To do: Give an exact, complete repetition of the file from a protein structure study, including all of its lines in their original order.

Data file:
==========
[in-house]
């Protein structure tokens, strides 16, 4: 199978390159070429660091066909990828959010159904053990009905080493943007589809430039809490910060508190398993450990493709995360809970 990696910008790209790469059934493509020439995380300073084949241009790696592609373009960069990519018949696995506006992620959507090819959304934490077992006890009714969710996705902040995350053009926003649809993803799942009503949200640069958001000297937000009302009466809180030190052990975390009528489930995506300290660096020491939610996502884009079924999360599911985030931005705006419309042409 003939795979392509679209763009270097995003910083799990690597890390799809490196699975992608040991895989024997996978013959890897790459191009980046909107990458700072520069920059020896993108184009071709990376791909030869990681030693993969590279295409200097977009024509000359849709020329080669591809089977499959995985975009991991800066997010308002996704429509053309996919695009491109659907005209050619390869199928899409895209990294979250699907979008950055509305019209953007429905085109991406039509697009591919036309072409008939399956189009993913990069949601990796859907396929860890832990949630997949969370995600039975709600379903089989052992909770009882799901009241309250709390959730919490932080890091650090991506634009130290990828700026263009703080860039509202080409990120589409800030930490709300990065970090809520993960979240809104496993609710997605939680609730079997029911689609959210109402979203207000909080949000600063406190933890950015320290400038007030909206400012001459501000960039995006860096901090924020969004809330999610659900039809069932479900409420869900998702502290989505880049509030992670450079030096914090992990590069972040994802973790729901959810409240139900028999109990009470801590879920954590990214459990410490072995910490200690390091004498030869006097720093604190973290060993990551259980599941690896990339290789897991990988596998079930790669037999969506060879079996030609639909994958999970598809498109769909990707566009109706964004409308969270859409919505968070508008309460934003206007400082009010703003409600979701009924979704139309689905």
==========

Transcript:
[in-house]
């Protein structure tokens, strides 16, 4: 199978390159070429660091066909990828959010159904053990009905080493943007589809430039809490910060508190398993450990493709995360809970 990696910008790209790469059934493509020439995380300073084949241009790696592609373009960069990519018949696995506006992620959507090819959304934490077992006890009714969710996705902040995350053009926003649809993803799942009503949200640069958001000297937000009302009466809180030190052990975390009528489930995506300290660096020491939610996502884009079924999360599911985030931005705006419309042409 003939795979392509679209763009270097995003910083799990690597890390799809490196699975992608040991895989024997996978013959890897790459191009980046909107990458700072520069920059020896993108184009071709990376791909030869990681030693993969590279295409200097977009024509000359849709020329080669591809089977499959995985975009991991800066997010308002996704429509053309996919695009491109659907005209050619390869199928899409895209990294979250699907979008950055509305019209953007429905085109991406039509697009591919036309072409008939399956189009993913990069949601990796859907396929860890832990949630997949969370995600039975709600379903089989052992909770009882799901009241309250709390959730919490932080890091650090991506634009130290990828700026263009703080860039509202080409990120589409800030930490709300990065970090809520993960979240809104496993609710997605939680609730079997029911689609959210109402979203207000909080949000600063406190933890950015320290400038007030909206400012001459501000960039995006860096901090924020969004809330999610659900039809069932479900409420869900998702502290989505880049509030992670450079030096914090992990590069972040994802973790729901959810409240139900028999109990009470801590879920954590990214459990410490072995910490200690390091004498030869006097720093604190973290060993990551259980599941690896990339290789897991990988596998079930790669037999969506060879079996030609639909994958999970598809498109769909990707566009109706964004409308969270859409919505968070508008309460934003206007400082009010703003409600979701009924979704139309689905």